Inevitably, if you ranch long enough somebody's going to say, "You're doing it wrong." Inquisitive and passionate ranchers often are the innovators in the crowd, asking questions and continually evaluating everything. Most are quick to disregard practices that do not work and search for new solutions. This requires a creative and innovative mind that is always thinking. They often reject the "that won't work here" or "this is how we've always done it" paradigm. They are keen observers, and many come from a nontraditional ranch background.
Most successful managers have the ability to observe climate, animal and plant interactions, and they make management decisions that capitalize on those conditions. They understand the real purpose of roots versus leaves and where the plant makes its food. They may not know the name of the plant, but they understand plant selectivity and production differences. Most certainly, they understand soils are the building blocks. They know that soils are teeming with life and that biology drives most systems such as nutrient cycles, water cycle, etc.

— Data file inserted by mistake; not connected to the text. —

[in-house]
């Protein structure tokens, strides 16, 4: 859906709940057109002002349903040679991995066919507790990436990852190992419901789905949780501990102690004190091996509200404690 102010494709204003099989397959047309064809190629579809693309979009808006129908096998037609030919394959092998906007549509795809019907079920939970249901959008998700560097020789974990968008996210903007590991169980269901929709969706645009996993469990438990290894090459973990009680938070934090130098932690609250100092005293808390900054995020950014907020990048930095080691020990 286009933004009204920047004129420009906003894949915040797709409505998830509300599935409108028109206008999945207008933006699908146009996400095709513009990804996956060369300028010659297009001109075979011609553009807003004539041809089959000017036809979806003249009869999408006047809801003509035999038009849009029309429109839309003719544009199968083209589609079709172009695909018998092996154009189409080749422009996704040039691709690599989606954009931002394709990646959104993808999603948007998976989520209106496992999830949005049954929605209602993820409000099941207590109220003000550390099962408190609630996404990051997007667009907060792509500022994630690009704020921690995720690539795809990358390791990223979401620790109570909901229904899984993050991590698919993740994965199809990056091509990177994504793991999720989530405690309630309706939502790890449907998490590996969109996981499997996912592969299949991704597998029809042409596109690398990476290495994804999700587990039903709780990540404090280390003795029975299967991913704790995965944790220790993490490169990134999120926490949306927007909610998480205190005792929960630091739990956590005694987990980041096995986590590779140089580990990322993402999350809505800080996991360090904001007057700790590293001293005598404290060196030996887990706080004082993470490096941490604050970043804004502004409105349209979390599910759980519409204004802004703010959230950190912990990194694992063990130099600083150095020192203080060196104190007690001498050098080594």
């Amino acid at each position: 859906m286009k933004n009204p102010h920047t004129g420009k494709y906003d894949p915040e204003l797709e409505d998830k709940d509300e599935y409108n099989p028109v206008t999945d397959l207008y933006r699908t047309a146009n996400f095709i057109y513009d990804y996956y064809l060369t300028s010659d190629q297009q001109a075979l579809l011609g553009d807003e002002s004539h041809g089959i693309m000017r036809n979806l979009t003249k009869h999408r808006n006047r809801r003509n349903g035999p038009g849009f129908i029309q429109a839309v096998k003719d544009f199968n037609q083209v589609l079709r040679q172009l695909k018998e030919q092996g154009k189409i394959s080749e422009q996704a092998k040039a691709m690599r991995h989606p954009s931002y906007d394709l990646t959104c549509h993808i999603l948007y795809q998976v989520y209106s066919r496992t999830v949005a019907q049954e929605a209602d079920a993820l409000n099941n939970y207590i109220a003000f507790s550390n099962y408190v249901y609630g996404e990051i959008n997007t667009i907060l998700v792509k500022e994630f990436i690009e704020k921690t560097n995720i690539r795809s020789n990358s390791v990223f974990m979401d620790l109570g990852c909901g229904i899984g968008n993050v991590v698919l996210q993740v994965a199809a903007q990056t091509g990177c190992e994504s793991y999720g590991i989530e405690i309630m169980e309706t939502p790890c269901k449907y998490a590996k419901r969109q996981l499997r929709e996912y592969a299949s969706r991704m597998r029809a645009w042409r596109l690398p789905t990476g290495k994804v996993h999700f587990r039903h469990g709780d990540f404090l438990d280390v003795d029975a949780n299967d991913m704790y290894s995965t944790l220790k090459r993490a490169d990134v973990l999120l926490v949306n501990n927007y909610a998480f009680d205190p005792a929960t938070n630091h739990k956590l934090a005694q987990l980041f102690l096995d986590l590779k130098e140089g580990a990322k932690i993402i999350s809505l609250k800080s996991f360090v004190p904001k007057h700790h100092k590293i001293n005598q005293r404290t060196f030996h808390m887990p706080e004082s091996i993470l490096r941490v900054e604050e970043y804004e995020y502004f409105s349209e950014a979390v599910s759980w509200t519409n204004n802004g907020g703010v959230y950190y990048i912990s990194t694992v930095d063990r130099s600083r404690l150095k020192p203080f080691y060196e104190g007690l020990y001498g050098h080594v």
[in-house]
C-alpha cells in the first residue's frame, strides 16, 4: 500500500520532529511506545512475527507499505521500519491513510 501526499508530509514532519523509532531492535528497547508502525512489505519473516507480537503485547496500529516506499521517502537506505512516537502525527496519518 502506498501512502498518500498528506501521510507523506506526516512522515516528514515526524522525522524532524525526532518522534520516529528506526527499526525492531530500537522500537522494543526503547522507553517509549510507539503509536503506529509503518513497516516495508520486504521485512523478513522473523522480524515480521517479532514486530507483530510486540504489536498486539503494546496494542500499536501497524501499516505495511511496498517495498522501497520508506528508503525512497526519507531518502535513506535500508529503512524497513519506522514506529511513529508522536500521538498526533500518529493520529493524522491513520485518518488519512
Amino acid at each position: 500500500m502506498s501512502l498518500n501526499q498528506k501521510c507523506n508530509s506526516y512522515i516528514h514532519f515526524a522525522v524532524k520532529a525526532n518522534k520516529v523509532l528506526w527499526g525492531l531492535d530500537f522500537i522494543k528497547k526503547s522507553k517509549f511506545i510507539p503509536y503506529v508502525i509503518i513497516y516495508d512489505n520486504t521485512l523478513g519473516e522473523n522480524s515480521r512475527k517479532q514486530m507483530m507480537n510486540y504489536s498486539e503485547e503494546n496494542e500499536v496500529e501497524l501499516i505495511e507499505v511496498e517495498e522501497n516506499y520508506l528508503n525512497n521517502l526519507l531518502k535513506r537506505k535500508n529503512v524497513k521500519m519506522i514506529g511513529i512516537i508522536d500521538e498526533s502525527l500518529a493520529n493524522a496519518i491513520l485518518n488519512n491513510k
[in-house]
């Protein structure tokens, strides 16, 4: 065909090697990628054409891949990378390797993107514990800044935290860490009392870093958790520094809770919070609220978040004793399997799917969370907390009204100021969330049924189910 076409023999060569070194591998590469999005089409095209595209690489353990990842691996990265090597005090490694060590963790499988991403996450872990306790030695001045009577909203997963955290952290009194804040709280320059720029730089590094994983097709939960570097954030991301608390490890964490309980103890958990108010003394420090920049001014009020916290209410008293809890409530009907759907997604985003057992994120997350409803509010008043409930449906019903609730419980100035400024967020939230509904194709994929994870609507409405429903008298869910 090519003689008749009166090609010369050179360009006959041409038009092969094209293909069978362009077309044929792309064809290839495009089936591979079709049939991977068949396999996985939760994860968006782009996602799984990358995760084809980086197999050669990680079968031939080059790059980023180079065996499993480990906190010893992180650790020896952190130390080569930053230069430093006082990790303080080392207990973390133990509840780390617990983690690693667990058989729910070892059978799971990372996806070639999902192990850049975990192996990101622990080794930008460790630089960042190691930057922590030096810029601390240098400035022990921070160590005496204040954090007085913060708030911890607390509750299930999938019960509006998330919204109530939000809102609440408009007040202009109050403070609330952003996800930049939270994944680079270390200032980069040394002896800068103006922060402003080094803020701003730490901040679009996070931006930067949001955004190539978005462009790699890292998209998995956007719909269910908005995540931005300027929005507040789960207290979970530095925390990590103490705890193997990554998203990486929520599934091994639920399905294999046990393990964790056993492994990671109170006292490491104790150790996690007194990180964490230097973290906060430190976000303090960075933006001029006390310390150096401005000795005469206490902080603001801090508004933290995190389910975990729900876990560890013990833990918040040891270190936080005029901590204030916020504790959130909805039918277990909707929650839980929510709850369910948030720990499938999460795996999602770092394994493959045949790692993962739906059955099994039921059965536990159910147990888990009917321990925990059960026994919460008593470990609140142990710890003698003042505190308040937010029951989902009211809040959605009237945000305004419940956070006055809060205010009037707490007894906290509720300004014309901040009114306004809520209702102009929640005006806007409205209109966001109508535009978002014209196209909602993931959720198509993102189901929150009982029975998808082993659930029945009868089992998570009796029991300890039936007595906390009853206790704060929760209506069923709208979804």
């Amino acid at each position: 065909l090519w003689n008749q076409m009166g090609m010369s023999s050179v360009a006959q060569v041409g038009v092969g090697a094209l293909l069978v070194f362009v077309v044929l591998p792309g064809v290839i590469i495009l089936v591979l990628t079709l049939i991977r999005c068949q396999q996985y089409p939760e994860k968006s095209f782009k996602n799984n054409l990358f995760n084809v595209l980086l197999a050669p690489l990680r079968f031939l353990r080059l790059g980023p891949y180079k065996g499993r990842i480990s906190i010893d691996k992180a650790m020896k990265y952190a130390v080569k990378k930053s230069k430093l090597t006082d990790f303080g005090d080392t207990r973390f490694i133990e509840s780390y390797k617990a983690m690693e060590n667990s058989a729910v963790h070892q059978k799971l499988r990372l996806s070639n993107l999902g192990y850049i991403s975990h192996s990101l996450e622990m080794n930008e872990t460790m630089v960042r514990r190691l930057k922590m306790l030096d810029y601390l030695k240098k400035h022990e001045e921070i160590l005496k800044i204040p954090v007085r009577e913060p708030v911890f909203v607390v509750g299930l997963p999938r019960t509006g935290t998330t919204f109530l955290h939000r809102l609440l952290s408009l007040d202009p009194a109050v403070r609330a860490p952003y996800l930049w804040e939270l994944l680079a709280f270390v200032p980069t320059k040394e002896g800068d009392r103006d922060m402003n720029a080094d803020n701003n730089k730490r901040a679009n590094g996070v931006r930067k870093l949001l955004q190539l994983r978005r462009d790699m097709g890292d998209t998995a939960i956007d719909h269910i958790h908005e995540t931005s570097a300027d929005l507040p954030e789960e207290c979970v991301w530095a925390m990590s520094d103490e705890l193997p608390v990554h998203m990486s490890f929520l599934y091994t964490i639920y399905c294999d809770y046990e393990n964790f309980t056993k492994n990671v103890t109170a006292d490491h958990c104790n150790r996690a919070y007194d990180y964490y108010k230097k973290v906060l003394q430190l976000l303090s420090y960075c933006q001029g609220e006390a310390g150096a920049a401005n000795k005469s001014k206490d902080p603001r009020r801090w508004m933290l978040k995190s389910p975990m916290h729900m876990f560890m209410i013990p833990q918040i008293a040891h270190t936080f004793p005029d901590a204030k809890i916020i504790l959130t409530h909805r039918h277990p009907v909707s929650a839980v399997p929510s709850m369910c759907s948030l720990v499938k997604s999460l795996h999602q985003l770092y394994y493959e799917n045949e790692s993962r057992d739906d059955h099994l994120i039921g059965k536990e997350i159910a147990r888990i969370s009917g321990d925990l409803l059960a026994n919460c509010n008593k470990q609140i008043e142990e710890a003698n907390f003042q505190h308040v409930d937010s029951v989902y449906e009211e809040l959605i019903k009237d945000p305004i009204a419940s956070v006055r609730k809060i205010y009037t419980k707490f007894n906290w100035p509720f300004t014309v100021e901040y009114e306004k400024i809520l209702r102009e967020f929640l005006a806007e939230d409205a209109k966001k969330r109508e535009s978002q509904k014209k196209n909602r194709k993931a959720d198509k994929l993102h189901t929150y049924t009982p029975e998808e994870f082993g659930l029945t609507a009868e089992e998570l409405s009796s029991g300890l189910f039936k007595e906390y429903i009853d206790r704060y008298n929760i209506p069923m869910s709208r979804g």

These are managers who make decisions based on the physiological needs of the vegetation, the nutritional and habitat requirements of the animals, and the financial realities of the ranching business enterprise. They scrutinize every dollar spent, limiting unnecessary and nonprofitable inputs. They completely understand that profitability will often come down to how he or she controls costs.
Most successful managers are continually updating plans based on new knowledge. Many times the reason for their success is they are not rigidly managing. Stocking rates are the most critical decision a producer has to make, and this decision should be flexible with weather and markets. Many of the biggest ranch failures, ecologically and economically, have come from having rigid stocking rates despite changing forage conditions. Successful grazing land managers understand there are no easy answers, no simple solutions, no cookbook recipes for success, no magic wonder grass, no magic breed, and no magic herbicide. They succeed because they are flexible and adapt.
Concentrating on developing any single trait on this list is a move in the right direction. However, the best grazing land managers will possess some aspect of all of these traits.
A recent study conducted by Texas A&M indicated that less than 15 to 20 percent of producers monitored their forage, indicating 80 to 85 percent may not know how much forage they have or need.